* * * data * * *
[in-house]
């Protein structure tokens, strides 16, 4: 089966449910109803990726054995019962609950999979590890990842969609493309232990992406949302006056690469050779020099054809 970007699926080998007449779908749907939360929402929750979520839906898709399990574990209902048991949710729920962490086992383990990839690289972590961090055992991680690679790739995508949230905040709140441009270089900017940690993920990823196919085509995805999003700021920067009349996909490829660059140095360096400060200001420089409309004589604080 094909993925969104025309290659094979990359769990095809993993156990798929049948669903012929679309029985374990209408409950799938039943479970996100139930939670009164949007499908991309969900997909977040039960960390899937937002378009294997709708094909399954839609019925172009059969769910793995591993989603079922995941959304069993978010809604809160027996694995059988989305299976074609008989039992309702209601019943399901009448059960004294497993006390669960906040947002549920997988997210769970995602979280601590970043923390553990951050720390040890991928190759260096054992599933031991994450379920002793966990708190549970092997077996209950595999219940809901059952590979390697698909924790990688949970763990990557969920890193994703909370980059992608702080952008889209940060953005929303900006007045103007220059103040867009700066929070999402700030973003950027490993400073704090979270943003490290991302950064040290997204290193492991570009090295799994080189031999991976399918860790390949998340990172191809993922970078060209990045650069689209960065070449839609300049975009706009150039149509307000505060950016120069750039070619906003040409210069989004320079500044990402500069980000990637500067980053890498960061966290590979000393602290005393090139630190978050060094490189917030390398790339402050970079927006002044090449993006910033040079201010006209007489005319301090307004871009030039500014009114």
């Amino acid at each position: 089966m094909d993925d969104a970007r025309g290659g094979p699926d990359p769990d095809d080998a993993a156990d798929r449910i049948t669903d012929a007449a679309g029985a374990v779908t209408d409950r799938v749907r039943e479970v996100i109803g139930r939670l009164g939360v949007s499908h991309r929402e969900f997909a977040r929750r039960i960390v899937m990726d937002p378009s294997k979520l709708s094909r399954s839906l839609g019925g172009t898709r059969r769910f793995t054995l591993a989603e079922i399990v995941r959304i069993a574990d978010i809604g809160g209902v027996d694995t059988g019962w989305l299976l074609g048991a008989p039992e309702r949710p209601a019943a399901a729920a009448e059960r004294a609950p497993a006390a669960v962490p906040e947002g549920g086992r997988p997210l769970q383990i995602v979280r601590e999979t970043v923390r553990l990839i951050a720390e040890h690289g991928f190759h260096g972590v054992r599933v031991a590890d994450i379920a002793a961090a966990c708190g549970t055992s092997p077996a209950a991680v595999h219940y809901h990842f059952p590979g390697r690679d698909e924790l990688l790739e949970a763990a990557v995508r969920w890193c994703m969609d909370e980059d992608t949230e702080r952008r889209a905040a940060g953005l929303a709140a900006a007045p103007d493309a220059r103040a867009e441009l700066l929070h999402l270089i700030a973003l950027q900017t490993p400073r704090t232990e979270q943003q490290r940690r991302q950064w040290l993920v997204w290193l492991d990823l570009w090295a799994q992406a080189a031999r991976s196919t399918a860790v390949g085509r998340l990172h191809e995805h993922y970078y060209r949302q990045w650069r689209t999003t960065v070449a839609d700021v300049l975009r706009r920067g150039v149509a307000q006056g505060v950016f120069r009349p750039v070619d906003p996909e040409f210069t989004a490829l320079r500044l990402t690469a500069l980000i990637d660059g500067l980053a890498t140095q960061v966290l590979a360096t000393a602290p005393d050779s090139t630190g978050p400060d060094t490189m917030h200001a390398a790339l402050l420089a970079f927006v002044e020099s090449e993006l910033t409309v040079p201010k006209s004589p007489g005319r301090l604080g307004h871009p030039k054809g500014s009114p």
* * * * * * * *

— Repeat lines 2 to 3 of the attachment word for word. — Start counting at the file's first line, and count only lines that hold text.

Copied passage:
């Protein structure tokens, strides 16, 4: 089966449910109803990726054995019962609950999979590890990842969609493309232990992406949302006056690469050779020099054809 970007699926080998007449779908749907939360929402929750979520839906898709399990574990209902048991949710729920962490086992383990990839690289972590961090055992991680690679790739995508949230905040709140441009270089900017940690993920990823196919085509995805999003700021920067009349996909490829660059140095360096400060200001420089409309004589604080 094909993925969104025309290659094979990359769990095809993993156990798929049948669903012929679309029985374990209408409950799938039943479970996100139930939670009164949007499908991309969900997909977040039960960390899937937002378009294997709708094909399954839609019925172009059969769910793995591993989603079922995941959304069993978010809604809160027996694995059988989305299976074609008989039992309702209601019943399901009448059960004294497993006390669960906040947002549920997988997210769970995602979280601590970043923390553990951050720390040890991928190759260096054992599933031991994450379920002793966990708190549970092997077996209950595999219940809901059952590979390697698909924790990688949970763990990557969920890193994703909370980059992608702080952008889209940060953005929303900006007045103007220059103040867009700066929070999402700030973003950027490993400073704090979270943003490290991302950064040290997204290193492991570009090295799994080189031999991976399918860790390949998340990172191809993922970078060209990045650069689209960065070449839609300049975009706009150039149509307000505060950016120069750039070619906003040409210069989004320079500044990402500069980000990637500067980053890498960061966290590979000393602290005393090139630190978050060094490189917030390398790339402050970079927006002044090449993006910033040079201010006209007489005319301090307004871009030039500014009114």
């Amino acid at each position: 089966m094909d993925d969104a970007r025309g290659g094979p699926d990359p769990d095809d080998a993993a156990d798929r449910i049948t669903d012929a007449a679309g029985a374990v779908t209408d409950r799938v749907r039943e479970v996100i109803g139930r939670l009164g939360v949007s499908h991309r929402e969900f997909a977040r929750r039960i960390v899937m990726d937002p378009s294997k979520l709708s094909r399954s839906l839609g019925g172009t898709r059969r769910f793995t054995l591993a989603e079922i399990v995941r959304i069993a574990d978010i809604g809160g209902v027996d694995t059988g019962w989305l299976l074609g048991a008989p039992e309702r949710p209601a019943a399901a729920a009448e059960r004294a609950p497993a006390a669960v962490p906040e947002g549920g086992r997988p997210l769970q383990i995602v979280r601590e999979t970043v923390r553990l990839i951050a720390e040890h690289g991928f190759h260096g972590v054992r599933v031991a590890d994450i379920a002793a961090a966990c708190g549970t055992s092997p077996a209950a991680v595999h219940y809901h990842f059952p590979g390697r690679d698909e924790l990688l790739e949970a763990a990557v995508r969920w890193c994703m969609d909370e980059d992608t949230e702080r952008r889209a905040a940060g953005l929303a709140a900006a007045p103007d493309a220059r103040a867009e441009l700066l929070h999402l270089i700030a973003l950027q900017t490993p400073r704090t232990e979270q943003q490290r940690r991302q950064w040290l993920v997204w290193l492991d990823l570009w090295a799994q992406a080189a031999r991976s196919t399918a860790v390949g085509r998340l990172h191809e995805h993922y970078y060209r949302q990045w650069r689209t999003t960065v070449a839609d700021v300049l975009r706009r920067g150039v149509a307000q006056g505060v950016f120069r009349p750039v070619d906003p996909e040409f210069t989004a490829l320079r500044l990402t690469a500069l980000i990637d660059g500067l980053a890498t140095q960061v966290l590979a360096t000393a602290p005393d050779s090139t630190g978050p400060d060094t490189m917030h200001a390398a790339l402050l420089a970079f927006v002044e020099s090449e993006l910033t409309v040079p201010k006209s004589p007489g005319r301090l604080g307004h871009p030039k054809g500014s009114p």